The flyback converter, which even today drives the raster scan of tube TV’s, was probably the first true switching converter. Until its development, self oscillating converters like the Royer Oscillator provided power conversion on a small scale. These circuits were finicky at startup, and relied on mag-amps, which were poorly understood, for operation.
After the Buckboost (the common name for the unisolated version of the Flyback,) came the Buck, in a number of forms, then the Boost.
These two were commonly referred to as the “Up” and “Down” converters. The Up Converter proved to be nearly impossible to isolate, and was noisy, and difficult to control. The Buck, conversely, was easy to control, with its minimum phase response; and ease of isolation and extension to multiple outputs; and benign behaviour in “Light” or discontinuous mode.
About the time the Boostbuck, or Cuk, family of converters was invented, a number of other new topologies were developed by Dean Venable, Dr. Landsman of MIT, and several others, including myself! But, as we shall see, all failed to offer the kind of performance required of a switched-mode power converter. Each has a weakness not shared by the OTC.
It was at PESC in 1977 that the term “Optimum Topology Converter” first appeared in print, in reference to the Cuk Converter. Since then, an enormous controversy has surrounded the issue, with many claims and counter-claims. It was in response to this great uncertainty that I undertook to find the absolute truth of the matter, stripped bare of personal, political, and financial considerations.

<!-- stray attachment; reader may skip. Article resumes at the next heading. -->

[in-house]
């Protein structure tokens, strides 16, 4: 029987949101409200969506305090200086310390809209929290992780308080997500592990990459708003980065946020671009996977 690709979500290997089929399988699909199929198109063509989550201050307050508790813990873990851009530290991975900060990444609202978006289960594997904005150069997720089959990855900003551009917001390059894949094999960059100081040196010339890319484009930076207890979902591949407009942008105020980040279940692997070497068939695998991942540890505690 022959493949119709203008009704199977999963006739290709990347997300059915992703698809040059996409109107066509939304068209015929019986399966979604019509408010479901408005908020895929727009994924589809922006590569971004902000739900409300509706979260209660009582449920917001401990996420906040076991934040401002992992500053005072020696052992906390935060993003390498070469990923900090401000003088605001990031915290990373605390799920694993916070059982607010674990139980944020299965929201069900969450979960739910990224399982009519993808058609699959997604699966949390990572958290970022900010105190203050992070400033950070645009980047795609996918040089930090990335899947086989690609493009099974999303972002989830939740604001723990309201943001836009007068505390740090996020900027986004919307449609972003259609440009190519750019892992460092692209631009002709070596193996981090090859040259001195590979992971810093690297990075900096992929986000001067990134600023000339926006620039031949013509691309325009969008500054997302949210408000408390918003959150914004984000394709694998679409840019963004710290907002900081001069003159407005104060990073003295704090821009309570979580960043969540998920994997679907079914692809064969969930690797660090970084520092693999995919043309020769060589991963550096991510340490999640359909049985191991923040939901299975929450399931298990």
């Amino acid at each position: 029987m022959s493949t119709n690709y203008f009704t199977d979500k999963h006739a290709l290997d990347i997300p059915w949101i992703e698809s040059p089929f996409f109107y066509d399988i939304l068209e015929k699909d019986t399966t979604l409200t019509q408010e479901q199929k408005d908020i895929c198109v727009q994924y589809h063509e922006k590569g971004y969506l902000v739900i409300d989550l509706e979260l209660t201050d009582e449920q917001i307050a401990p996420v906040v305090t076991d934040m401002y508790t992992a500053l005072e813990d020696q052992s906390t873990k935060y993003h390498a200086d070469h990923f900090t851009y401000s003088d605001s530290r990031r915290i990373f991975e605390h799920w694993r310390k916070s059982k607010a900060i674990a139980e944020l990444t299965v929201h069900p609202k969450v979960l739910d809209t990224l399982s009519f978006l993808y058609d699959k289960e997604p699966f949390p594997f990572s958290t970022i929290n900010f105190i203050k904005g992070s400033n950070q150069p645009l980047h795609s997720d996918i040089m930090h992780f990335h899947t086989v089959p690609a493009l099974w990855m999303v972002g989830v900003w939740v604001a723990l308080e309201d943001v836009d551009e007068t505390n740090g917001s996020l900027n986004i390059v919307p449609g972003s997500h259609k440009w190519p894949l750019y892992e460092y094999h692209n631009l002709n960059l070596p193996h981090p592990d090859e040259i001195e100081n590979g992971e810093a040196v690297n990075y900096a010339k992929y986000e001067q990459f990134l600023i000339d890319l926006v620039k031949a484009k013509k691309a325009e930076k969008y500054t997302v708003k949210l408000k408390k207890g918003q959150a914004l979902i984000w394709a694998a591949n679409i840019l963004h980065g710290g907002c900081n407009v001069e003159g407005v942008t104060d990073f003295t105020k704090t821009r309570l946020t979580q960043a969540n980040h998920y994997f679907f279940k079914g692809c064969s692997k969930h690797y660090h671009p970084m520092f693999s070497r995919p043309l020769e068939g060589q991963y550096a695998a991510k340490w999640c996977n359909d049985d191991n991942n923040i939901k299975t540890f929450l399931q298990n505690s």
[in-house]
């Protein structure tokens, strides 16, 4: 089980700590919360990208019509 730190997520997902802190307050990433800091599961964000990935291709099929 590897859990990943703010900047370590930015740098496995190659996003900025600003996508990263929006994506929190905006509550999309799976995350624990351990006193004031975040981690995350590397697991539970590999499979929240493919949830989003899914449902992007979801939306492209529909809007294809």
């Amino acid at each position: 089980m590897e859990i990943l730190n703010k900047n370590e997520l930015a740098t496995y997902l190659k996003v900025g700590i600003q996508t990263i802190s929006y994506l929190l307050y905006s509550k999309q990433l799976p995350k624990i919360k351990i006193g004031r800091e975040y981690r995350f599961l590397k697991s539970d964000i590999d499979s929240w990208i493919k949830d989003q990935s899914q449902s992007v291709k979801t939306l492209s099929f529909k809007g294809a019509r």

In the end, it turned out to be the case that the optimality of this family of converters is rooted deep in the very foundations of Electronics itself. By this I mean the asymmetry of Maxwell’s Equations, which govern the behavior of all switched-mode topologies. In the end, it is the existence of the electron itself that skews the voltage/current–capacitor/inductor–Norton/Thevenin duality of circuit theory, and dictates that, just as there is no capacitive transformer, all switchers are NOT created equal. In fact, they fall naturally into groups of four, mirroring the four terms in Maxwell’s equations that pertain to switched-mode topologies. And, just as the electron current J is the odd man out in those four equations, it is the Boostbuck topologies that stand above the Buck, Boost, and Buckboost.
The rule in Power Conversion, then, is not equality of duals, but is a one-out-of-four rule. For this reason alone, there is indeed an Optimum Topology Converter, regardless of details of implementation, application, technical ability, or finance.